The New England Journal of Medicine and Scientific American are widely considered to be the preeminent medical research and popular science journals in the world. Since their respective foundings in 1812 and 1845, their editorial staffs have had the opportunity to weigh in on at least 43 American Presidential elections. That they both refrained from doing so until this year is testimony to the traditional separation between science and politics, and the recognition that their subscriber bases are ideologically diverse enough that publicly supporting a major party candidate could lead to many cancelled subscriptions. Nonetheless, both journals recently decided that if there was ever a year to endorse a Presidential candidate, it was 2020.

Here’s an excerpt from Scientific American’s full-throated endorsement of former Vice President Joe Biden:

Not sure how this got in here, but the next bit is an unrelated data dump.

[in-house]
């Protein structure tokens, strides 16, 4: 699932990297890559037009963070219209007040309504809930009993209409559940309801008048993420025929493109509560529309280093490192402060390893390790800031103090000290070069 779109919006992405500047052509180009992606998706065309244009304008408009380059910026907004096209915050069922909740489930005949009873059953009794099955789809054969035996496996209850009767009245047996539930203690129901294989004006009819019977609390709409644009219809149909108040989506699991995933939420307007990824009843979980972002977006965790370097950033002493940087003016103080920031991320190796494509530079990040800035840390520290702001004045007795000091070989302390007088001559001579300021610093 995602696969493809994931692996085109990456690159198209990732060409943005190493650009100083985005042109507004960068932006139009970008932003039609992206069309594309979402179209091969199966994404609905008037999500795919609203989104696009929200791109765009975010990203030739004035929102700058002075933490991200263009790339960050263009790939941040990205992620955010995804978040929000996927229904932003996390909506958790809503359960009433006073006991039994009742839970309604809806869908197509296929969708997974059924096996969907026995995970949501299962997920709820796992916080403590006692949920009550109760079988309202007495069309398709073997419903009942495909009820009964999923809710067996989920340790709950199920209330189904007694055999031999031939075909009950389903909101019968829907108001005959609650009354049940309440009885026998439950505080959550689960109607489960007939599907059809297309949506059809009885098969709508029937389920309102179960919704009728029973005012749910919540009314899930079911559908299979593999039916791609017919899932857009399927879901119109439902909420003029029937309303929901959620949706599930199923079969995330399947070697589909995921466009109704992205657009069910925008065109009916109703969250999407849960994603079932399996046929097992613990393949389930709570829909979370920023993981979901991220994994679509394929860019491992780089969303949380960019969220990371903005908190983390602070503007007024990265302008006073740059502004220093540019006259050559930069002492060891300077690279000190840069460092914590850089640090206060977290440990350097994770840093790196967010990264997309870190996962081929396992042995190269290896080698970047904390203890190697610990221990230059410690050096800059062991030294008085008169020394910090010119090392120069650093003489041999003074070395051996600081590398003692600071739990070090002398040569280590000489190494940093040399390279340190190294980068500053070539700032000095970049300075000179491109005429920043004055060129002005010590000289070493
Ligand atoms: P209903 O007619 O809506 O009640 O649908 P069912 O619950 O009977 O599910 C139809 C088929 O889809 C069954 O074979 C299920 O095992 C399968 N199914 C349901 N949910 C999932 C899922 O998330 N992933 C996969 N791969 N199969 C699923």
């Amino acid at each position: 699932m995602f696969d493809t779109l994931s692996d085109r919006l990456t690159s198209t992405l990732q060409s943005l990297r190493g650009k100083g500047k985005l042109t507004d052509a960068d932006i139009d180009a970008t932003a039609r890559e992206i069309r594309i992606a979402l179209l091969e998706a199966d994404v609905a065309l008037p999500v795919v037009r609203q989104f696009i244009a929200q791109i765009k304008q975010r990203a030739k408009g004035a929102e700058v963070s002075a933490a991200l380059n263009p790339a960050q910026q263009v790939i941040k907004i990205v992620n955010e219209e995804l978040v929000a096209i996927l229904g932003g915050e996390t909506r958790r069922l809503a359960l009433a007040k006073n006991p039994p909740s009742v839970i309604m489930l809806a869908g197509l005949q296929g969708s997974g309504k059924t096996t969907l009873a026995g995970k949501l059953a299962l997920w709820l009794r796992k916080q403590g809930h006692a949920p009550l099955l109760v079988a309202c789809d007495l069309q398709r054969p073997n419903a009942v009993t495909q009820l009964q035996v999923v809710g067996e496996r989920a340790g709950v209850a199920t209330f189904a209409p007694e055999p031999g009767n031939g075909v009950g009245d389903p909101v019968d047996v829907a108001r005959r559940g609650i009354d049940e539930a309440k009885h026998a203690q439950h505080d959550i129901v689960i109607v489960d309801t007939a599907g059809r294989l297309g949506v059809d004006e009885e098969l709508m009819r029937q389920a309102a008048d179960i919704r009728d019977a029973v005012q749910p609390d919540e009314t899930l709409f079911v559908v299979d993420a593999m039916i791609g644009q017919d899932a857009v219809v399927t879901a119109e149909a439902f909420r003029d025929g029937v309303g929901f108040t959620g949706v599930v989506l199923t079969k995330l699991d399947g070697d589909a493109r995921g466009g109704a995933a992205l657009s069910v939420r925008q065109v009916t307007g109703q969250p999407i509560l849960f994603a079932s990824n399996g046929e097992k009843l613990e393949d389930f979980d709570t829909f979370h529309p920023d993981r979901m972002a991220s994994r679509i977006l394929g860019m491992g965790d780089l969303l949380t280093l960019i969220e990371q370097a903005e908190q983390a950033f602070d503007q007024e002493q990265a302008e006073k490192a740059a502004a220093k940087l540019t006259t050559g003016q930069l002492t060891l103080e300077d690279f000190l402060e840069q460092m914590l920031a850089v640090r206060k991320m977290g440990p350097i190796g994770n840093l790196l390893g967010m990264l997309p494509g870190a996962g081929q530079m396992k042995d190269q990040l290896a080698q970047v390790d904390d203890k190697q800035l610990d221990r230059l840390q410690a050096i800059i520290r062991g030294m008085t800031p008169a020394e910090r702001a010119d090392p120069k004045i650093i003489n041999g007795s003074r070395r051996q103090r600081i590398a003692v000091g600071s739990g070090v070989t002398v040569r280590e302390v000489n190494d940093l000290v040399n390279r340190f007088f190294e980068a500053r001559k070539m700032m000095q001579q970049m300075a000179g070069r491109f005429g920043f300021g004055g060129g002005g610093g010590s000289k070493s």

The evidence and the science show that Donald Trump has badly damaged the U.S. and its people—because he rejects evidence and science. The most devastating example is his dishonest and inept response to the COVID-19 pandemic, which cost more than 190,000 Americans their lives by the middle of September. He has also attacked environmental protections, medical care, and the researchers and public science agencies that help this country prepare for its greatest challenges. That is why we urge you to vote for Joe Biden, who is offering fact-based plans to protect our health, our economy and the environment. These and other proposals he has put forth can set the country back on course for a safer, more prosperous and more equitable future.In contrast, the New England Journal of Medicine editors mentioned neither President Trump nor his Democratic challenger by name in “Dying In A Leadership Vacuum,” but it’s clear that they blame the federal government, and by extension its elected leader, for the United States’ failure to control the pandemic:Our current leaders have undercut trust in science and in government, causing damage that will certainly outlast them. Instead of relying on expertise, the administration has turned to uninformed “opinion leaders” and charlatans who obscure the truth and facilitate the promulgation of outright lies. … Some deaths from Covid-19 were unavoidable. But, although it is impossible to project the precise number of additional American lives lost because of weak and inappropriate government policies, it is at least in the tens of thousands in a pandemic that has already killed more Americans than any conflict since World War II. Anyone else who recklessly squandered lives and money in this way would be suffering legal consequences. Our leaders have largely claimed immunity for their actions. But this election gives us the power to render judgment. Setting aside financial consequences, the danger of a scientific journal, or a medical blog for that matter, taking a partisan stand is that at least some of its readers will perceive it as politically biased and either view all subsequent content through a lens of suspicion or abandon it completely. The handful of times I have endorsed or criticized a prominent politician on Common Sense Family Doctor, there has been a backlash in the form of angry comments and lost subscribers. Because my goal is to reach and influence as many people as possible, I carefully cultivate my reputation as a “straight shooter” on health care and other factors that affect personal and community health.On the other hand, election results have huge heath consequences, especially in the midst of a pandemic that has already killed more than 216,000 Americans and hospitalized hundreds of thousands more. It’s indisputable that the outcomes of our national response have been abysmal compared to that of high-income countries. A study in JAMA this week reported that since May 10, the United States has had more COVID-19 deaths per 100,000 persons than 18 comparable nations; since June 7, we’ve had nearly 8 times as many deaths per capita than Canada, 23 times as many as Switzerland, and 90 times as many as Finland.I’ve written before about how the different ways in which the two major political parties view liberty – as “freedom to” versus “freedom from” – have shaped their perspectives on civil rights and health care legislation. Some people (mostly Democrats) who support more stringent federal and state public health measures to suppress the virus argue that these are necessary to protect the freedom of individuals (and particularly, vulnerable persons) to live their lives without contracting a crippling or potentially fatal disease for which effective therapies and vaccines aren’t yet available. Others (mostly Republicans) who oppose these measures or feel that they’ve gone too far do so from a desire to be free from onerous (and often arbitrary) restrictions on private and public gatherings, schools, businesses, and mask mandates. The scope of this partisan divide is exaggerated by the media’s obsessive coverage of behavioral outliers (e.g., mask-less partying college students) and polls that supposedly show mounting distrust in a COVID-19 vaccine that doesn’t yet exist. The truth is, the vast majority of Americans want to mitigate the spread of the disease, and nonpartisan behavior change strategies can improve our adherence to protective behaviors regardless of our Presidential preferences.Returning to the question that is the title of this post, my feeling is that a Presidential endorsement in a scientific journal isn’t going to change anyone’s mind, but could damage the publication’s credibility with some portion of its readers. So you won’t see American Family Physician endorsing a candidate in this or any future election as long as I’m a deputy editor, and Common Sense Family Doctor won’t be jumping on a Presidential bandwagon, either. What you will get from me is the evidence above that America has thus far done a very poor job fighting the virus. How much of that failure is the fault of President Trump and his administration, and whether a Biden administration could do better, should play a role in who earns your vote, as it did mine.